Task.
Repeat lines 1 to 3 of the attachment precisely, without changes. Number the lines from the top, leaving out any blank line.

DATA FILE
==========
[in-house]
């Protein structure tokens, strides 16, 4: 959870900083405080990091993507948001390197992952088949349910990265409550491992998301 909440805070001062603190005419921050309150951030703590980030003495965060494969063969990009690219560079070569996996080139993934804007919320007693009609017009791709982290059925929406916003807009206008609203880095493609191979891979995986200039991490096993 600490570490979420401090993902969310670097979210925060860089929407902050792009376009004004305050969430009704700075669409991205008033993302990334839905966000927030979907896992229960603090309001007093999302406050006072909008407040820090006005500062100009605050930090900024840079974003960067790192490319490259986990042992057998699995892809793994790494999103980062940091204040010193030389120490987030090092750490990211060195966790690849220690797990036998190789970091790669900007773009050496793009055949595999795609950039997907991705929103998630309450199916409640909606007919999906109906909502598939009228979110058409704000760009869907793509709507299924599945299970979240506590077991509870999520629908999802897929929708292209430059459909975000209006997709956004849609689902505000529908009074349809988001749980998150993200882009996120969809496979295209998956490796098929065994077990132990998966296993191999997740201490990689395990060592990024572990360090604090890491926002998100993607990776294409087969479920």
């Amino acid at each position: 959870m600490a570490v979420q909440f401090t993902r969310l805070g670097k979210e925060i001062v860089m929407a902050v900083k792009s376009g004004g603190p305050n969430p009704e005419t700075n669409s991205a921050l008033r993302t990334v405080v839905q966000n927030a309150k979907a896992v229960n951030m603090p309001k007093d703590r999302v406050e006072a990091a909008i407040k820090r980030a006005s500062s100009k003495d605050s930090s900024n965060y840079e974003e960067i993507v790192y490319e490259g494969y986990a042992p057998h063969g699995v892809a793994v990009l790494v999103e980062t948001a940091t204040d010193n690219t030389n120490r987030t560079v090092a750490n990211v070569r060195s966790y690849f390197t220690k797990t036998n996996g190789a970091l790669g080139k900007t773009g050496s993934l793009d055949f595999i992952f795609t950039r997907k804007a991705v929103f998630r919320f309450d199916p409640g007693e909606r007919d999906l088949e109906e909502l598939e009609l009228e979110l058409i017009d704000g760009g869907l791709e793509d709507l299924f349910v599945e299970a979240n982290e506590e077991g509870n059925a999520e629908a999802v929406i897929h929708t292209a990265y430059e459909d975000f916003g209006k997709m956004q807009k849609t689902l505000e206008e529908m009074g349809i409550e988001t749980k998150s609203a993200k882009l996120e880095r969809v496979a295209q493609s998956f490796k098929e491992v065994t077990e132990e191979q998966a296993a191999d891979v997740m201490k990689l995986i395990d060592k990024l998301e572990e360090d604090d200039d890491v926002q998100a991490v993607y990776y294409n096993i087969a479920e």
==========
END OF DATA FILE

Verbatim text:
[in-house]
């Protein structure tokens, strides 16, 4: 959870900083405080990091993507948001390197992952088949349910990265409550491992998301 909440805070001062603190005419921050309150951030703590980030003495965060494969063969990009690219560079070569996996080139993934804007919320007693009609017009791709982290059925929406916003807009206008609203880095493609191979891979995986200039991490096993 600490570490979420401090993902969310670097979210925060860089929407902050792009376009004004305050969430009704700075669409991205008033993302990334839905966000927030979907896992229960603090309001007093999302406050006072909008407040820090006005500062100009605050930090900024840079974003960067790192490319490259986990042992057998699995892809793994790494999103980062940091204040010193030389120490987030090092750490990211060195966790690849220690797990036998190789970091790669900007773009050496793009055949595999795609950039997907991705929103998630309450199916409640909606007919999906109906909502598939009228979110058409704000760009869907793509709507299924599945299970979240506590077991509870999520629908999802897929929708292209430059459909975000209006997709956004849609689902505000529908009074349809988001749980998150993200882009996120969809496979295209998956490796098929065994077990132990998966296993191999997740201490990689395990060592990024572990360090604090890491926002998100993607990776294409087969479920």
């Amino acid at each position: 959870m600490a570490v979420q909440f401090t993902r969310l805070g670097k979210e925060i001062v860089m929407a902050v900083k792009s376009g004004g603190p305050n969430p009704e005419t700075n669409s991205a921050l008033r993302t990334v405080v839905q966000n927030a309150k979907a896992v229960n951030m603090p309001k007093d703590r999302v406050e006072a990091a909008i407040k820090r980030a006005s500062s100009k003495d605050s930090s900024n965060y840079e974003e960067i993507v790192y490319e490259g494969y986990a042992p057998h063969g699995v892809a793994v990009l790494v999103e980062t948001a940091t204040d010193n690219t030389n120490r987030t560079v090092a750490n990211v070569r060195s966790y690849f390197t220690k797990t036998n996996g190789a970091l790669g080139k900007t773009g050496s993934l793009d055949f595999i992952f795609t950039r997907k804007a991705v929103f998630r919320f309450d199916p409640g007693e909606r007919d999906l088949e109906e909502l598939e009609l009228e979110l058409i017009d704000g760009g869907l791709e793509d709507l299924f349910v599945e299970a979240n982290e506590e077991g509870n059925a999520e629908a999802v929406i897929h929708t292209a990265y430059e459909d975000f916003g209006k997709m956004q807009k849609t689902l505000e206008e529908m009074g349809i409550e988001t749980k998150s609203a993200k882009l996120e880095r969809v496979a295209q493609s998956f490796k098929e491992v065994t077990e132990e191979q998966a296993a191999d891979v997740m201490k990689l995986i395990d060592k990024l998301e572990e360090d604090d200039d890491v926002q998100a991490v993607y990776y294409n096993i087969a479920e």